Professor Myddelton: It would take too long, Chairman, to go through all the disadvantages. I wanted to make two points. One, as Hayek points out, is that you can have generally accepted rules without any standard-setting body imposing them. Accounting is sometimes called "the language of business", and I think that is a nice analogy, because language develops without any absurd French-style body trying to tell us what we should be using in our language. It gradually evolves, and that is very healthy. The second point I want to make is about share-based payments. Mr Cooper has done very well, and I congratulate him, to pick a standard whose content I happen to agree with, but let's not forget that when the Americans tried to introduce it in the early 1990s, the American Government stepped in and prohibited it. That is one of the dangers of having a single standard-setting body. It makes it much easier for—forgive me, gentlemen—politicians to interfere. If you have lots and lots of independent people trying to decide how to prepare accounts, it's very hard for Governments to know how to interfere.

  Q462  Lord Best: Yes, staying with comparisons with the US, Tony Blair has said that the Sarbanes-Oxley Act was a bonanza for accountants and auditors, the very people who created the problems in the first place, as he said. In your opinion, is regulatory capture by the accountants of auditing regulations and by auditors of accounting standards a genuine concern?

  Professor Myddelton: My concern is exactly the other way around: not that the regulators get captured by the accounting firms, but that the regulators ignore the opinions of the accounting firms. I will quote just one small bit. When the accounting standards board in this country issued its draft Statement of Principles for Financial Reporting in 1995, the then six main accountancy firms all had very serious objections, which I summarise in the book, which Mr Marshall kindly referred to, called Unshackling Accountants. Let me just quote Price Waterhouse. This was at the end, summarising all their comments. Price Waterhouse said: "Our reluctant conclusion is that the board must start again". Now, that's pretty devastating criticism. But the ASB took virtually no notice of what these six leading accountancy firms had said. So my position is that the so-called principles, the basis for thousands of pages of regulation on which accounting standards are now based, are not generally accepted, and that that is a serious problem. Accounting standards are being imposed that many, many people in business do not agree with. I'm chairman of a charity, the Institute of Economic Affairs, and it bitterly concerns me that I can't ensure that we present our accounts in the way I think we should—I'm a professional accountant: 50 years a chartered accountant this year—because I have to follow a standard that tells me how to do it even if I disagree with the standard. Of course, this is where academics have an enormous advantage over mere auditors or finance directors. Academics are allowed, even encouraged, to think for themselves, whereas if you are a finance director or an auditor and you don't happen to agree with the standard—too bad, you've just got to obey orders. That strikes me as an unsatisfactory basis for a profession.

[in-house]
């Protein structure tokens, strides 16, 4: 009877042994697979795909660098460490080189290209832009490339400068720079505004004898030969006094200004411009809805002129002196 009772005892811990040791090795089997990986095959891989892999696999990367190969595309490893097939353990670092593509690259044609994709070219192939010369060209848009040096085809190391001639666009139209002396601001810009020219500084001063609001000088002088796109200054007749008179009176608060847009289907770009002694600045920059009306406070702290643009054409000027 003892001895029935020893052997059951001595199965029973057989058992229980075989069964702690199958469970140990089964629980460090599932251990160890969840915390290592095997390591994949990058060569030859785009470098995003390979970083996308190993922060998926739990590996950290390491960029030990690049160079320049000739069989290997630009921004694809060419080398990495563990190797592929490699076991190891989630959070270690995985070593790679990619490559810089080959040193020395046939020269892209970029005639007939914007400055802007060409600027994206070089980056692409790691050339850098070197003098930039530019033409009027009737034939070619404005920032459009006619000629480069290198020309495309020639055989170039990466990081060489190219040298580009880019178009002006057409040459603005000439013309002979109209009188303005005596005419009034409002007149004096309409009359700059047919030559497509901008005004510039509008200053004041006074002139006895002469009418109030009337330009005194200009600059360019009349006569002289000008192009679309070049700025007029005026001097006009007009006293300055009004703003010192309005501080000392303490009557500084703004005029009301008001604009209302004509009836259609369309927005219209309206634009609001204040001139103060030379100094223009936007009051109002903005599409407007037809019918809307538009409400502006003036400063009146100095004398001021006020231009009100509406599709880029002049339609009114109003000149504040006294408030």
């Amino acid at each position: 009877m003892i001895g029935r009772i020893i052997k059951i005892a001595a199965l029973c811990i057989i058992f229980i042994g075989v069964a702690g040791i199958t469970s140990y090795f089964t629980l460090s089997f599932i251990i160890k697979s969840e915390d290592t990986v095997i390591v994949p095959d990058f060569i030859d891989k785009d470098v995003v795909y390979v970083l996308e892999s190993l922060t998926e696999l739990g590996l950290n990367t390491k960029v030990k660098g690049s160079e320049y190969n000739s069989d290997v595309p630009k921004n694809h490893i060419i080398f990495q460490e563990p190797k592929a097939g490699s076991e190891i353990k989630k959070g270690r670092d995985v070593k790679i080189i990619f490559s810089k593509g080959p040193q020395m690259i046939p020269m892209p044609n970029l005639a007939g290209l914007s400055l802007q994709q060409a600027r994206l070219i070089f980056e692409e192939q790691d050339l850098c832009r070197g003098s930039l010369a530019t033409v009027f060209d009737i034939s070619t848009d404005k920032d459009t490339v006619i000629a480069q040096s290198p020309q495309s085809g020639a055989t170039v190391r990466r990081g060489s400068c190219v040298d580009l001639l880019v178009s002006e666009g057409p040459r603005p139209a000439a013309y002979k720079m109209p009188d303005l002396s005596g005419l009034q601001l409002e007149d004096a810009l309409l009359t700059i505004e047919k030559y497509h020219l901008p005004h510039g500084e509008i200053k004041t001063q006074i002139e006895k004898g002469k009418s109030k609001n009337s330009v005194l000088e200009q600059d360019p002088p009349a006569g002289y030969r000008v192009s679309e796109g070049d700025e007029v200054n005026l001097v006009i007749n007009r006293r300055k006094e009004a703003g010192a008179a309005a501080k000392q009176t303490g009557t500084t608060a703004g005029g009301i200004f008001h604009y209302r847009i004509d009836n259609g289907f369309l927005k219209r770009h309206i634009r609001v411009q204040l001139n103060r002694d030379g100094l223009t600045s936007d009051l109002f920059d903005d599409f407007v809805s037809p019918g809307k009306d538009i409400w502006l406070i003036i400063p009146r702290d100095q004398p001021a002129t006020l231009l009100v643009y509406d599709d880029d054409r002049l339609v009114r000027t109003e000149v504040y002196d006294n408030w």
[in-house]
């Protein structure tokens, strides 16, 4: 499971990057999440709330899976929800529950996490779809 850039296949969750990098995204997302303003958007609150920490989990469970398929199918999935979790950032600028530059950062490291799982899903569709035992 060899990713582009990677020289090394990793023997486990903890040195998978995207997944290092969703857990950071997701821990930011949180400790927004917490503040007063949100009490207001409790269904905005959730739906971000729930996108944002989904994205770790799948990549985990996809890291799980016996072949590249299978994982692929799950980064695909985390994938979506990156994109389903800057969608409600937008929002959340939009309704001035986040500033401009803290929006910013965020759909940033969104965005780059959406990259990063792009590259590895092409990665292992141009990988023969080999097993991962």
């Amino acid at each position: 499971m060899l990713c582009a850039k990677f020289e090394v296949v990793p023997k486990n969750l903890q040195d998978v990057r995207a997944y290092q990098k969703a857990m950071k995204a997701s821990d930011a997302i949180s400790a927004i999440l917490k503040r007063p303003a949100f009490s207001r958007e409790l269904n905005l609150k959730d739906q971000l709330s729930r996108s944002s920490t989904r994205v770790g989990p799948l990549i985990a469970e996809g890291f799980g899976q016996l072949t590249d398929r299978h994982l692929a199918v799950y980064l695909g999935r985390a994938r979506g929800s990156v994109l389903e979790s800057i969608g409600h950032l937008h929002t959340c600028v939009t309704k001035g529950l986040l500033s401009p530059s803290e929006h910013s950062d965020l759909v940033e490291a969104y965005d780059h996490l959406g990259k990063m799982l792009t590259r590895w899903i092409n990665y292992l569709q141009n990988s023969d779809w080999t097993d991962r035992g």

Mr Marshall: Could I also have a go at answering that? I suppose the nub of your question really is: are auditors or accountants overrepresented on these standard-setting bodies? I think the principle issue with Sarbanes-Oxley was auditing standards and, in fact, the necessity of auditing controls within American companies. The PCAOB, which sets those standards, is entirely full time. There are no practising auditors on it. Similarly, on the IASB—and Mr Cooper can talk for IASB himself—there are no practising auditors or accountants. They are, again, all full time. There are a number of practitioners on the International Auditing and Assurance Standards Board. I think that 50% of that body are practising auditors, and I think that the FRC has proposed or tried lobbying for fewer practitioners on that board. It is important, though, that you get the benefit of practising auditors involved on that, but perhaps not to the extent of 50%.